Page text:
For our article, we need to highlight the etcd storage on the master server. This database stores the configuration data of the cluster and represents the overall state of the cluster at a given time. Kubernetes saves these secrets in Base64 strings; before Version 2.1 there was no authentication in etcd.

With that knowledge, security researcher Giovanni Collazo from Puerto Rico started to query the Shodan database for etcd databases connected to the Internet. He discovered many and by executing a query, some of these databases started to reveal a lot of credentials. Beyond leaking credentials from databases and other accounts, what other scenarios are possible?

Leaking Credentials

There are several ways that we can acquire credentials for cloud services without hacking into panels or services. By “creatively” searching public sites and repositories, we can find plenty of them. For example, when we searched on GitHub, we found more than 380,000 results for certain credentials. Let’s assume that half of them are useful: We would have 190,000 potentially valid credentials. As Collazo did for etcd, one can also use the Shodan search engine to query for other databases. By creating the right query for Django databases, for example, we were able to identify more cloud credentials. Amazon’s security team proactively scans GitHub for AWS credentials and informs their customers if they find credentials.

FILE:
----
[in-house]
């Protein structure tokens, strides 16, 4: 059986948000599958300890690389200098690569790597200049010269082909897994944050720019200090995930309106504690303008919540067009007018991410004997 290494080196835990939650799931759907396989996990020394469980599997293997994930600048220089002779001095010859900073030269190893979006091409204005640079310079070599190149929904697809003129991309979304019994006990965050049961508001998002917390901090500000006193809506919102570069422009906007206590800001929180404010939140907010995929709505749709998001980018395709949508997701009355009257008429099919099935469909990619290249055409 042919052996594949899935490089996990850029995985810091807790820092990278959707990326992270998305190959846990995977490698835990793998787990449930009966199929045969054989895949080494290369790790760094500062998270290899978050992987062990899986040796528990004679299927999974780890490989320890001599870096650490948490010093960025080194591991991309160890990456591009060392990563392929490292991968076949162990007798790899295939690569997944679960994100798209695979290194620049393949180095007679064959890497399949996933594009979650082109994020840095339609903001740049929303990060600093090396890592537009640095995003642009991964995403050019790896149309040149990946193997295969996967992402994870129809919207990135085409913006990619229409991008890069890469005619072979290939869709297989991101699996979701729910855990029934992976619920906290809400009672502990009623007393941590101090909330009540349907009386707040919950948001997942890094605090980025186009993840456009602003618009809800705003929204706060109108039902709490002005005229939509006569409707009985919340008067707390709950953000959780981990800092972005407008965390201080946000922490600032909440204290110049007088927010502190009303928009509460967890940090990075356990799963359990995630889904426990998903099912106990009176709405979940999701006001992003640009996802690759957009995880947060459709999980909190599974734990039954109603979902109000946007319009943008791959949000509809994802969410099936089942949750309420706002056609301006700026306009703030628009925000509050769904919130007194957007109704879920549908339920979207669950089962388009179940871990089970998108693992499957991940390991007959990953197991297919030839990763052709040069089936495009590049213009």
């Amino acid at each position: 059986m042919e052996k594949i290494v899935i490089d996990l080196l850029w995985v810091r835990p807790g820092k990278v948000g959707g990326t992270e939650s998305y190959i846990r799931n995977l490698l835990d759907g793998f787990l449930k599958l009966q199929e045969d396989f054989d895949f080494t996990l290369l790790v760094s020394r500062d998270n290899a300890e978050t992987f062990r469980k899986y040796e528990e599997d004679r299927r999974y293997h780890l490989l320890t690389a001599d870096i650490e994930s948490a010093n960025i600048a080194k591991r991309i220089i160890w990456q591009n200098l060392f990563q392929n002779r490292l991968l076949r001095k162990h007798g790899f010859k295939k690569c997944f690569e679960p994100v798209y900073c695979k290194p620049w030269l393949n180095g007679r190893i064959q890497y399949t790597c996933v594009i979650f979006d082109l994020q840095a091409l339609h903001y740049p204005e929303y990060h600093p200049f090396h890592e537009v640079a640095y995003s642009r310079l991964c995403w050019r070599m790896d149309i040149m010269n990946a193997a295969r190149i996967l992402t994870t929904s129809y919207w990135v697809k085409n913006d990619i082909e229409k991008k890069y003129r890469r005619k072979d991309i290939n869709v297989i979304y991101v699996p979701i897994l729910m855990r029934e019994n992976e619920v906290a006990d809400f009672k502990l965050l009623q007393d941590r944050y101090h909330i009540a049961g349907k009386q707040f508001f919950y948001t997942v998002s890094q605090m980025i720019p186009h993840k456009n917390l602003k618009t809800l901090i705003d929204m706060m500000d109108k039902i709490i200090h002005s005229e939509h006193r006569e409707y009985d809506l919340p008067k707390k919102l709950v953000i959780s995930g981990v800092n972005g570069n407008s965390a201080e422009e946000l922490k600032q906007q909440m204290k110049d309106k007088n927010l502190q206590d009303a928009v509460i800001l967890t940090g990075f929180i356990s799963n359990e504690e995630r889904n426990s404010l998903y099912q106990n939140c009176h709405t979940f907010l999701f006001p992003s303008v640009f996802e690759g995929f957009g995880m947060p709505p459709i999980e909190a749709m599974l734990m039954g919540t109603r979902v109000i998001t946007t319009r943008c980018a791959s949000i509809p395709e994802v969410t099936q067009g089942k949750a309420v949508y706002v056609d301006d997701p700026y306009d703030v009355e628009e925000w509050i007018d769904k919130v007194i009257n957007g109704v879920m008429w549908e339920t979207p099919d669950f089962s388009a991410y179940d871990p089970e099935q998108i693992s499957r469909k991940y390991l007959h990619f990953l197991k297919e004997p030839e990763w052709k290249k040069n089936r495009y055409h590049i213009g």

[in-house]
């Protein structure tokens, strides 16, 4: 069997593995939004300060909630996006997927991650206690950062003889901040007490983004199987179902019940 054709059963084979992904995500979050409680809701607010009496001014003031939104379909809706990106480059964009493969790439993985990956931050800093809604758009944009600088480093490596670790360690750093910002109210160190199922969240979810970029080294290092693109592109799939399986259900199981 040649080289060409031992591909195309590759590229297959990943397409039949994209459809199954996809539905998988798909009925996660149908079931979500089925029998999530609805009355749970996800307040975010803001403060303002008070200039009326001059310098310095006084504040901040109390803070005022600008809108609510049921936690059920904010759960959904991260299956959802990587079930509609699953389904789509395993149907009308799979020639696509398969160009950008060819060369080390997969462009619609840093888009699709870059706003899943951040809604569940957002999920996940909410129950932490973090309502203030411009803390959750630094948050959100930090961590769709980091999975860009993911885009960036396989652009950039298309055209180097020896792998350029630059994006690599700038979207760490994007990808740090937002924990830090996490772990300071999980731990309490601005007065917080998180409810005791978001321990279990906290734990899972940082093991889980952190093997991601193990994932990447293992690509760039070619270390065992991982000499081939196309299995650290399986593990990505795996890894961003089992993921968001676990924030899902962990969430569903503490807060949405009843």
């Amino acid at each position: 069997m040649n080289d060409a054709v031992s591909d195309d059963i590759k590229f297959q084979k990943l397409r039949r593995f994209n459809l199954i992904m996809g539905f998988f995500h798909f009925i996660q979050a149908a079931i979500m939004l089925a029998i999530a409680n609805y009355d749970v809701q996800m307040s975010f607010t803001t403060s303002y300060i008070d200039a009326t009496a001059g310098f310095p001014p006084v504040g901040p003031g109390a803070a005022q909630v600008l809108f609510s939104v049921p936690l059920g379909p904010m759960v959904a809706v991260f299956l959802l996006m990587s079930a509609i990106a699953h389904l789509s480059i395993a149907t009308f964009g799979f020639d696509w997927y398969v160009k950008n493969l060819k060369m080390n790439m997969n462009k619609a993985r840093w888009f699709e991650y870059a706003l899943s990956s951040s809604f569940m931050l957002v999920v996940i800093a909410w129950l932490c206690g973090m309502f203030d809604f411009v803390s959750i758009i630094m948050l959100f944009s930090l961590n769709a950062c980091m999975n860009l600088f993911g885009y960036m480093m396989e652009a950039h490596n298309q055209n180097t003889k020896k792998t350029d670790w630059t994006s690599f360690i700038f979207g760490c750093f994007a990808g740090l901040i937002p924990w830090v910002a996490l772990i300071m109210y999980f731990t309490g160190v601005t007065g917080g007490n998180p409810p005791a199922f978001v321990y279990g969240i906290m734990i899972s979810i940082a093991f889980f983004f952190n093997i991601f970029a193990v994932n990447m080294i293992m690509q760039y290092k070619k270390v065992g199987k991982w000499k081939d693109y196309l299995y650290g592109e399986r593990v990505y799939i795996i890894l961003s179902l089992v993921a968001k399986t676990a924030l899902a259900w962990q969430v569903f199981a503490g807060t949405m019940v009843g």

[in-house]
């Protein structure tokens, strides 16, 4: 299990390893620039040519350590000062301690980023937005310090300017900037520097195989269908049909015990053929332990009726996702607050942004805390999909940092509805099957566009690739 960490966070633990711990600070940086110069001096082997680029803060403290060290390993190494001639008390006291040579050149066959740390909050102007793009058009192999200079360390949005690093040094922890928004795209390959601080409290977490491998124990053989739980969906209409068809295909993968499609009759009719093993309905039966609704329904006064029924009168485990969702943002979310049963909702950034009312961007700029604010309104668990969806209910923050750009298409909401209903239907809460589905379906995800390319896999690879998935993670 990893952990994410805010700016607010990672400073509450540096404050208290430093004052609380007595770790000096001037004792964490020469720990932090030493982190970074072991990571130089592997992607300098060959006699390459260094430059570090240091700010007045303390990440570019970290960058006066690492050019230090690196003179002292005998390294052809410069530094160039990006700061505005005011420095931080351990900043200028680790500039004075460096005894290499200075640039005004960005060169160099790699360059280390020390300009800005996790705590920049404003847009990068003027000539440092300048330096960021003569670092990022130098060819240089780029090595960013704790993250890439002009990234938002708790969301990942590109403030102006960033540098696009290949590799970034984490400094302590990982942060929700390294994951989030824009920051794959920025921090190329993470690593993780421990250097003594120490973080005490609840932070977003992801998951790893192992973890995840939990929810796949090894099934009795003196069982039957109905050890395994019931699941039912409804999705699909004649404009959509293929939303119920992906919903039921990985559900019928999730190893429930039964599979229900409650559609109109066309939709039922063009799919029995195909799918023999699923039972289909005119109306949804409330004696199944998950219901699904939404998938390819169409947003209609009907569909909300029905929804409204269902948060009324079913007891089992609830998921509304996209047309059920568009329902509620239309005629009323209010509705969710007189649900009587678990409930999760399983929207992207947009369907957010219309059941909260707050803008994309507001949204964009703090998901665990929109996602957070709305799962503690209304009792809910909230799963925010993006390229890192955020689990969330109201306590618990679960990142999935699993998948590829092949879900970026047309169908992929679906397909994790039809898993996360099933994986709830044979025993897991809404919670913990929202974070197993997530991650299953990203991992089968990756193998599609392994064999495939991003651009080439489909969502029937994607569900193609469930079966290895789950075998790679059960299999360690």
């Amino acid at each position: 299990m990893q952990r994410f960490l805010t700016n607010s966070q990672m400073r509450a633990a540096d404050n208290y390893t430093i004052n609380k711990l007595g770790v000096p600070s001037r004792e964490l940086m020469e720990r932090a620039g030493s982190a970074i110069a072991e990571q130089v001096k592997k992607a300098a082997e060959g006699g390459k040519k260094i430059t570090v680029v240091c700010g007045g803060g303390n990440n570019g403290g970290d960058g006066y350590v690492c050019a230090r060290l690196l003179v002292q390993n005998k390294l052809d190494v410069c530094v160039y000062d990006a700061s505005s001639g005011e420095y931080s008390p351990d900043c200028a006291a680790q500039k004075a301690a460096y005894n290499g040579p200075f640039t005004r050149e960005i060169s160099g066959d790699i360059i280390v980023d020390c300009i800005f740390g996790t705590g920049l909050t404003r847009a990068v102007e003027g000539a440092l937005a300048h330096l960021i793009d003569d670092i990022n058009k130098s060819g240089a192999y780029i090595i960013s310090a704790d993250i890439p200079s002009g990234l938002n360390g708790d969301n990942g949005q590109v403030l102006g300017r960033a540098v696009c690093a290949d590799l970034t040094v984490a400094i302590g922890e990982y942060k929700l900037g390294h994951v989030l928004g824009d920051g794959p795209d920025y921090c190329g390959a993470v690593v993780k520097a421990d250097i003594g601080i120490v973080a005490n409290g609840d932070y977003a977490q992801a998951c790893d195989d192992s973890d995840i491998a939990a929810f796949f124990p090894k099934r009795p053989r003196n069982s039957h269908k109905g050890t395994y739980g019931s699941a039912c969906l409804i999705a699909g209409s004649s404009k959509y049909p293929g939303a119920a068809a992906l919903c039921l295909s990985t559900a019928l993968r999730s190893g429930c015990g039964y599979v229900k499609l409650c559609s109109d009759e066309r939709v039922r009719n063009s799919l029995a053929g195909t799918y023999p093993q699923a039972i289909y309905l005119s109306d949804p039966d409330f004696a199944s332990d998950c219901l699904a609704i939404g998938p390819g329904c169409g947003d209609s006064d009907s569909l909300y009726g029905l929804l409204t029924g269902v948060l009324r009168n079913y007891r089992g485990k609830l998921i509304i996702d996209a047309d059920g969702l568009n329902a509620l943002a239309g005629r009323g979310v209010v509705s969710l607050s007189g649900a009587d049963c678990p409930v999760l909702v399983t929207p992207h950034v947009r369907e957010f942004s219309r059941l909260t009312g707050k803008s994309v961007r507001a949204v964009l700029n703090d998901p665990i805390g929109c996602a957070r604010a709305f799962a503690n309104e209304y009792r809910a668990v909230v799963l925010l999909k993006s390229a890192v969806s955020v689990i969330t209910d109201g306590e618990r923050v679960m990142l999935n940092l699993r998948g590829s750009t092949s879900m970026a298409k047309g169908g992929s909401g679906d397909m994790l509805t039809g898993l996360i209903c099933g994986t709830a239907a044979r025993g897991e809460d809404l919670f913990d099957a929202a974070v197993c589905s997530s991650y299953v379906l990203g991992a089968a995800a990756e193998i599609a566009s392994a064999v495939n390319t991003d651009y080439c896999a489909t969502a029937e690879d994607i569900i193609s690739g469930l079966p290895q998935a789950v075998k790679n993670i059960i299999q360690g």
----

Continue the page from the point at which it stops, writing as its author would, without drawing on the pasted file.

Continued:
Regarding Kubernetes: Leaked credentials, complete configurations of the DNS, load balancers, and service accounts offer several possible scenarios. These include exfiltrating data, rerouting traffic, or even creating malicious containers in different nodes (if the service accounts have enough privileges to execute changes in the master server).

Creating malicious containers.

One of the biggest risks concerning leaked credentials is the abuse of your cloud resources for cryptomining. The adversaries can order multiple servers under your account to start cryptomining, enriching their bank accounts while you pay for the computing power “you” ordered.